Biosafety Cabinet Maintenance - Thinking Inside the Box by Christopher Aston – Biological Safety Program

When properly maintained and used, biosafety cabinets (BSCs) protect users from exposure to infectious materials and prevent contamination of research material. They must be certified annually, or following relocation, to ensure the integrity of the HEPA filter and blower motor. Individual laboratories are responsible for arranging this service through an outside vendor. The list of University-approved vendors for this service can be found @ bsccert.html. Some self-performed maintenance can also help ensure that your BSC is functioning correctly and remains free of contamination. After a certification, take note of the magnehelic gauge reading, and consider placing a mark there. Check the gauge before each use; any significant change in pressure may indicate that the BSC is not operating effectively and that a maintenance call to an approved vendor is warranted.

Most BSCs have a removable work surface tray and front grille. Researchers are often surprised to see how dirty the space underneath can get. Puddles of tissue culture media and even pipette tips inadvertently dropped through the grille (by users who do not pipette with their hands well inside the cabinet and over a collection tray) can lead to the prolific growth of microbial life. A schedule for periodic removal and cleaning of the space underneath with 10% bleach followed by 70% ethanol is recommended to avoid contamination of valuable tissue culture experiments. The drain valve under the work surface can facilitate cleaning. It's best to empty the BSC of materials after each use, but if vacuum flasks for aspiration are maintained inside the cabinet, frequent replacement of disinfectant and cleaning of these vessels will also reduce the likelihood of contamination. Compression of the Tygon tubing may indicate that the in-line HEPA filter needs replacement. Many tissue culture contamination problems stem from incorrect use or maintenance of BSCs. EH&S is available for consultation (contact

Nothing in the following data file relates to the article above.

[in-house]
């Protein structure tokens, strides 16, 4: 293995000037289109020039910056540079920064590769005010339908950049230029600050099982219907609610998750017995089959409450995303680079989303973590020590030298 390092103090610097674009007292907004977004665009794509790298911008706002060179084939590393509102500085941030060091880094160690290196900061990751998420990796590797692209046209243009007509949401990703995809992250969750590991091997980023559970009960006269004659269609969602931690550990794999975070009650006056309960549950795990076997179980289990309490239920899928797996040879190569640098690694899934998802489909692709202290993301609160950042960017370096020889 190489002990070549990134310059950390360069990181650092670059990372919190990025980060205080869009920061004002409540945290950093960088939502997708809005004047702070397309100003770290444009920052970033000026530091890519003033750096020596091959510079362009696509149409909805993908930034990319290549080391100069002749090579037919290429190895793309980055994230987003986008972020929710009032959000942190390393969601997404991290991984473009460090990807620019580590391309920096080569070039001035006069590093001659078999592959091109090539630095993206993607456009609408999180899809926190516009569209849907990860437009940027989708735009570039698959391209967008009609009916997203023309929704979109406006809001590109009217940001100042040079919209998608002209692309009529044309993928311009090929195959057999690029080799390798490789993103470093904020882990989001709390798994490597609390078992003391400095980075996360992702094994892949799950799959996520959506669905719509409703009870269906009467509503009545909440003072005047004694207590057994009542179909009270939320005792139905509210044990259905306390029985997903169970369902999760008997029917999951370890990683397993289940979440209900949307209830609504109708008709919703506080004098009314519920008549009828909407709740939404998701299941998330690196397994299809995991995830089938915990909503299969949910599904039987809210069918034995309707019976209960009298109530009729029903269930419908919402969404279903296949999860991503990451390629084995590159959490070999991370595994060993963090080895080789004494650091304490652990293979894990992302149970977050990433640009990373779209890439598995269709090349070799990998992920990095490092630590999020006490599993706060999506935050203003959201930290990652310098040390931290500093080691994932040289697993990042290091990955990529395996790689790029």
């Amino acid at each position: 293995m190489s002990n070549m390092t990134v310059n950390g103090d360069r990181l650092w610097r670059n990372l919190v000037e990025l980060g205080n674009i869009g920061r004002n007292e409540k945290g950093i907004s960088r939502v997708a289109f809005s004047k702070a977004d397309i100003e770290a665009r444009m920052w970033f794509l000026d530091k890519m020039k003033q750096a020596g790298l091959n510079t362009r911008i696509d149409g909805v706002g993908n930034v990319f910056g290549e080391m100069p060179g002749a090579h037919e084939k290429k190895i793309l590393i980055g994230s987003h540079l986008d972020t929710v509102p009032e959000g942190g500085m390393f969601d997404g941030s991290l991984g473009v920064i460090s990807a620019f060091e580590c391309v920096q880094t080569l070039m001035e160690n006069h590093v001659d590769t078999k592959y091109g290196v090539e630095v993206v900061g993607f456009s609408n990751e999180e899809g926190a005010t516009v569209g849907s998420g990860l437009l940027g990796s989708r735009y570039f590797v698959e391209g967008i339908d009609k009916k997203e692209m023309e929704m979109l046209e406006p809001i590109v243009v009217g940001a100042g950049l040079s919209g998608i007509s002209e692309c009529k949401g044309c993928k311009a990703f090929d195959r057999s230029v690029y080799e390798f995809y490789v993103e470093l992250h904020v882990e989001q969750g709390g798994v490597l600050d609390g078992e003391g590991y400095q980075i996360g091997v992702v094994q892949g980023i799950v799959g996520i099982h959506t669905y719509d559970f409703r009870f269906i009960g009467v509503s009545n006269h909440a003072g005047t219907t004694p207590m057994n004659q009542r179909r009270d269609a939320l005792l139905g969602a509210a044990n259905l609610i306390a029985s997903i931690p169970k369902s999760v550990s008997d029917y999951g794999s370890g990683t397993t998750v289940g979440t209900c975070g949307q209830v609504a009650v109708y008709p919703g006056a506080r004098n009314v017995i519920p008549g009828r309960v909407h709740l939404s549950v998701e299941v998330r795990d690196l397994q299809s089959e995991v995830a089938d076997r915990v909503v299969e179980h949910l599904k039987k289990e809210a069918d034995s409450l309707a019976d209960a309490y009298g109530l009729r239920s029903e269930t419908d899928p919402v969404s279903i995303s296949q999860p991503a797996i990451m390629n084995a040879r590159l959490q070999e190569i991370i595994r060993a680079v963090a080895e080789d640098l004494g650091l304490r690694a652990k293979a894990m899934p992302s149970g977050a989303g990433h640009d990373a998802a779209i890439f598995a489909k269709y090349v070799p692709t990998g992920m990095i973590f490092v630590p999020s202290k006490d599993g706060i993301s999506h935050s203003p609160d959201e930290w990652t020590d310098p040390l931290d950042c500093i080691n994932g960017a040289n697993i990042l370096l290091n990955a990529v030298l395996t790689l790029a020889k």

BS cabunet cabinet

Summer Students and Interns

As spring and summer breaks approach, EH&S would like to remind the research community about the University's policy, Guidelines for Short-term Visitors in Research-Related Activities (policy found at content/selected-policies), regarding the presence of both minors and interns in laboratories. The policy includes special provisions for minors, defined as individuals less than 18 years of age, performing research-related activities in University laboratories. Please also review the following:

  • A Registration Form and Parental Consent Form must signed by a parent or guardian of the minor volunteer or observer, prior to them performing any research related activities.
  • No one under the age of 14 is allowed in any University laboratory (except if present on an organized tour or field trip for strictly observational purposes, provided hazards are minimized).
  • Provided there is direct supervision by the principle investigator, minors between ages 14 and 17 may perform certain research-related activities in lab, provided the applicable safety training is complete.

No one under the age of eighteen is allowed to be alone in a laboratory, handle human blood, human cell lines or any other material defined as "other potentially infectious materials" by OSHA (Bloodborne Pathogens Standard 29 CFR 1910.1030), handle radioactive materials, or work directly with vertebrate animals or enter Institute for Comparative Medicine facilities where such animals are housed. Visit @ .

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